9 Would you be willing to do more frequent dialysis? If it increased your energy? – 94% If you had better sleep? – 57% If you lived 1-3 yrs longer? – 19%

10 Factors contributing to sleep disturbances in patients on dialysis K. Parker., Sleep Medicine Reviews, Vol. 7, No. 2, pp 131-143, 2003

11 Diagnostic tools to detect sleep problems Sleep diaries Self administered questionnaires –Insomnia: Pittsburgh Sleep Quality Index, Athen Insomnia Scale –SAS:Berlin Questionnaire –RLS:Restless Legs Syndrome Questionnaire –Epworth Sleepiness Scale Clinical interview Actigraphy Polysomnography (SAS, PLMS) –MSLT, MWT – daytime effects

12 Polysomnography neurophysiologic variables (electrooculography, EEG, submental myogram) – sleep stages Measurement of resp. effort Art. O2 sat., pCO2 – transdermal pulsoxymetry ECG Limb movements

13 Restless legs syndrome (RLS) Restless legs syndrome (RLS) is characterized by an urge to move the legs that is often hard to resist and is usually but not always associated with disagreeable leg sensations Main symptoms: –1. An urge to move the legs, usually accompanied or caused by uncomfortable and unpleasant sensations in the legs. –2. The unpleasant sensations begin or worsen during rest or inactivity –3. The unpleasant sensations are partially or totally relieved by movement –4. The unpleasant sensations are worse in the evening or night than during the day or only occur in the evening or night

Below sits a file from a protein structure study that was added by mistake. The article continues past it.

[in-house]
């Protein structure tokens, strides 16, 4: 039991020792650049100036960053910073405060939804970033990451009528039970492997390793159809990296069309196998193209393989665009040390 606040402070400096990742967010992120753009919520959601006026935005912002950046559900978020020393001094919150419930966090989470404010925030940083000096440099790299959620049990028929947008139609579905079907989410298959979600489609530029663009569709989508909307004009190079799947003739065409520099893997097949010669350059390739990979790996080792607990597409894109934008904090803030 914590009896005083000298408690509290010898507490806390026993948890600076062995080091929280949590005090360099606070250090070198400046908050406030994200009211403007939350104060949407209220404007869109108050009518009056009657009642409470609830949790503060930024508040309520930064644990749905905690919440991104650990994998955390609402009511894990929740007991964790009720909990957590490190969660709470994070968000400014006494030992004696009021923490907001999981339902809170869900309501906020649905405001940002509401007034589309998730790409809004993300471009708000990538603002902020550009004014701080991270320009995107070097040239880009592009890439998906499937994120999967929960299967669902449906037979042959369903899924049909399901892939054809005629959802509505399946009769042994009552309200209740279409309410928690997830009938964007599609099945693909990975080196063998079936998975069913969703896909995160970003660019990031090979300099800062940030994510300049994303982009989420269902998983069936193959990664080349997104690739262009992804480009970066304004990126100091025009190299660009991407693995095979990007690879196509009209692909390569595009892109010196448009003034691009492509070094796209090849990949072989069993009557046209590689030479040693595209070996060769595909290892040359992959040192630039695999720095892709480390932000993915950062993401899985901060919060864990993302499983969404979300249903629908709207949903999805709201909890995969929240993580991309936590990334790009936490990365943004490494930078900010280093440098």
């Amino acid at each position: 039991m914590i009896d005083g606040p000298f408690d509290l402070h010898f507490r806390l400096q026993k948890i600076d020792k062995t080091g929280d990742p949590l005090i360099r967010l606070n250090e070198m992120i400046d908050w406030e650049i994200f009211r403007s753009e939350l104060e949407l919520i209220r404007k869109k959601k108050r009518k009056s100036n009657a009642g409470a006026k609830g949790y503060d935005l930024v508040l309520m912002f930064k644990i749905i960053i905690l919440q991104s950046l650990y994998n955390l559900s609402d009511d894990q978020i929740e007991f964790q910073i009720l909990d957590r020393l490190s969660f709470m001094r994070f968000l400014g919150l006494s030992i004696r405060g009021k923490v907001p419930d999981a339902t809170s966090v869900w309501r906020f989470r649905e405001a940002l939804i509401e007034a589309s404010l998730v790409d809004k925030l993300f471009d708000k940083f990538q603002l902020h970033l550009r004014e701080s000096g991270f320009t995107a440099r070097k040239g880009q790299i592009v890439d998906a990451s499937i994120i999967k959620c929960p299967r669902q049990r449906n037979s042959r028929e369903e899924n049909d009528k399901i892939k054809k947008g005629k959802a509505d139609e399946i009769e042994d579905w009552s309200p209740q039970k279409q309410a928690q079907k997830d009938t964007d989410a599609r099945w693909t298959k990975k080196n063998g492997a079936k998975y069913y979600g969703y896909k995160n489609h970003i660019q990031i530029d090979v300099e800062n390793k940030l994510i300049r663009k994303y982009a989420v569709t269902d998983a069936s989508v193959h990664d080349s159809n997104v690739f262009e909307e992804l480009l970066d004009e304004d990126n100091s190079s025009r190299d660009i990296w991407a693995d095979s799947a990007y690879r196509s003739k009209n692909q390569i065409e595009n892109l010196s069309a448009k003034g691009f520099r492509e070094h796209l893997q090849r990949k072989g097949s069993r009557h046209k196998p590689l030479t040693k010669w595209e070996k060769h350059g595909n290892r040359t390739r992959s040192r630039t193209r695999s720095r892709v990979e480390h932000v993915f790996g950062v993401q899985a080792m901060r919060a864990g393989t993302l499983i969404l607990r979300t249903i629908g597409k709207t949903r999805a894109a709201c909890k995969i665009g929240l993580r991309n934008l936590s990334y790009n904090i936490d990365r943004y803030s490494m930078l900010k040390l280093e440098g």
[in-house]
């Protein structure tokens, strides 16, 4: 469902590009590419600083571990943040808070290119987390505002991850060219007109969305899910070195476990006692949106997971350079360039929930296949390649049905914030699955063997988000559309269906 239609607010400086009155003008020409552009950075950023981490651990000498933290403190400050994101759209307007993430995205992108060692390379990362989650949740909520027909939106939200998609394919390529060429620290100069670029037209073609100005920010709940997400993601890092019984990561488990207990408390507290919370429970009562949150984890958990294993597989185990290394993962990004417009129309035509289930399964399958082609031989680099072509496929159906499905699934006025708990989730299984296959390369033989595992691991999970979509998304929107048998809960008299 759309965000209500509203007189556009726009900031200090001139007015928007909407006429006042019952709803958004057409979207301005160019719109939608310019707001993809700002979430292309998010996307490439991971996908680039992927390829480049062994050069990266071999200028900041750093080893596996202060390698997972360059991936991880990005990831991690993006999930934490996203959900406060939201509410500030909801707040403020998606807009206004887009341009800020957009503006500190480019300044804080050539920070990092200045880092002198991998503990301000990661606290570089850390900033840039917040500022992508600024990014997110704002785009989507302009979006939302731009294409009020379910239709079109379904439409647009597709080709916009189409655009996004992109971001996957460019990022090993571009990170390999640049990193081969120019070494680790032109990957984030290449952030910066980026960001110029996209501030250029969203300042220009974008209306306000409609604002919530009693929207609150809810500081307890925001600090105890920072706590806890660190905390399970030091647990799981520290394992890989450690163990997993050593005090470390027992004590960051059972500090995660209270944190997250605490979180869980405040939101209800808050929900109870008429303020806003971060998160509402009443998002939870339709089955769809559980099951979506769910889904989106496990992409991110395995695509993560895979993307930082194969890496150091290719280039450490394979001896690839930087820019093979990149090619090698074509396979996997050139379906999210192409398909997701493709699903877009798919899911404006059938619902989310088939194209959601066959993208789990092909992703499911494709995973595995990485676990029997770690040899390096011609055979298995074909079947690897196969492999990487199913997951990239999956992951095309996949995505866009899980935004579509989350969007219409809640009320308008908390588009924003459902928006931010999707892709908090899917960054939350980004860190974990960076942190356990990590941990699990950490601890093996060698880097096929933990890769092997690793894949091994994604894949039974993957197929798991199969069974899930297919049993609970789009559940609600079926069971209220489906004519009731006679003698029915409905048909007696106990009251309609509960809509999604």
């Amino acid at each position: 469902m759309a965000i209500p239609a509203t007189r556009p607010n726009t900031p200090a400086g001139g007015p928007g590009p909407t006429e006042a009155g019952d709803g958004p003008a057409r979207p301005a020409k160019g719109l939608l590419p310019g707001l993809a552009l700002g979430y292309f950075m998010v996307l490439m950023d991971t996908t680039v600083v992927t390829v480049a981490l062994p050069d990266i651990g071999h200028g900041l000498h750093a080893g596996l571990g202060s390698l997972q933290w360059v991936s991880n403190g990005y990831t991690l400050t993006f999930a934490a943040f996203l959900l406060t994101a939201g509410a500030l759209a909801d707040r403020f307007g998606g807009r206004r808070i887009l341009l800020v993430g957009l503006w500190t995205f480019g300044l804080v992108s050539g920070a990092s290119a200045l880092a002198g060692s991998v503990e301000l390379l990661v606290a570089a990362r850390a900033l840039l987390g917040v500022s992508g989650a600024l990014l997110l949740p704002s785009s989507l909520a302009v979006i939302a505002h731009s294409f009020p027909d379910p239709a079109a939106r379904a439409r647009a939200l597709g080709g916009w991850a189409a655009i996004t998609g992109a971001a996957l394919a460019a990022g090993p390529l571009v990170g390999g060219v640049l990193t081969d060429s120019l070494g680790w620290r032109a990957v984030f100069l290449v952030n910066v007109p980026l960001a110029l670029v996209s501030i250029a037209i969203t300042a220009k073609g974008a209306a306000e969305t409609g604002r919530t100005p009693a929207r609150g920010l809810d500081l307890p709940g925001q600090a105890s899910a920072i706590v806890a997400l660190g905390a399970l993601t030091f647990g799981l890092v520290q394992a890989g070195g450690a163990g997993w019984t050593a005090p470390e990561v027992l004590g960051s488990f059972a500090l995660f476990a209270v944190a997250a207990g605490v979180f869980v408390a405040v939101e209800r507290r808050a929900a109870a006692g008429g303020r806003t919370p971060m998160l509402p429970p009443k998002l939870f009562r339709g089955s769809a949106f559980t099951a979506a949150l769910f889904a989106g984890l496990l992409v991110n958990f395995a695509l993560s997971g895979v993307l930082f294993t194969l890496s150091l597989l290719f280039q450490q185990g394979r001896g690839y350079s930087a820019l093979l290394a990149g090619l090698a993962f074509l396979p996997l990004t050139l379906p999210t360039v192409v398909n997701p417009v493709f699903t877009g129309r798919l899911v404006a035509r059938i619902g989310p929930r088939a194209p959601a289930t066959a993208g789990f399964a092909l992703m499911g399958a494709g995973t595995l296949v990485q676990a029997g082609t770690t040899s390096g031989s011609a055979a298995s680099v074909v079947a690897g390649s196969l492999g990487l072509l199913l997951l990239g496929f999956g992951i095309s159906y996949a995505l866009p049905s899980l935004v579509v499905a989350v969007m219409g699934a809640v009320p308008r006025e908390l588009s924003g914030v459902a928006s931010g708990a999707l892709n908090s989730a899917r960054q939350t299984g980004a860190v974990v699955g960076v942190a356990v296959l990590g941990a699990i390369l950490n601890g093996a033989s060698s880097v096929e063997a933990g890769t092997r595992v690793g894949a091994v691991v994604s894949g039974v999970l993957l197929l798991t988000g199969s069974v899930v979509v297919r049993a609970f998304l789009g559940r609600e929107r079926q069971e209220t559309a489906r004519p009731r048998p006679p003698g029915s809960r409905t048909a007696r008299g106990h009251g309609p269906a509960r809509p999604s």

14 Restless Legs Syndrome Altered CNS dopamin metabolism Iron deficiency (cerebral versus peripheral) Uremia – uremic toxins? Anemia Neuropathy Fragmented sleep, „intitiation” insomnia Fatigue, tiredness Daytime sleepiness Impaired QoL Incr. mortality? Predictors, etiologyConsequences

15 Prevalence of RLS: 12-20% in dialysed 1,2 and 4.5% in kidney transplanted populations 3 RLS is associated with increased risk of insomnia and impaired quality of life (QoL) in dialysed patients 4 There is no data regarding the association of RLS, poor sleep and QoL after renal transplantation 1 Winkelman et al. (1995) 2 Mucsi et al. (2004) 3 Molnar et al. (2005) 4 Unruh et al. (2004)

16 Unruh et al; AJKD; 2004 RLS in dialysis patients predicts mortality

17 Mortality HR95% CIp Presence of RLS21.03-3.950.04 Adjusted for: age, gender, eGFR, albumin, hemoglobin, CRP, diabetes, hypertonia and transplant vintage Multivariate Cox-modell

18 Clinical management of RLS in CKD Adequate dialysis/ renal transplantation Iv iron/ anemia management (Dose?) Non-pharmacological methods Medications –Ropirinole, pramipexole, carbidopa/levodopa, –Benzodiazepines - efficacy?? –Gabapentin, carbamazepine – efficacy??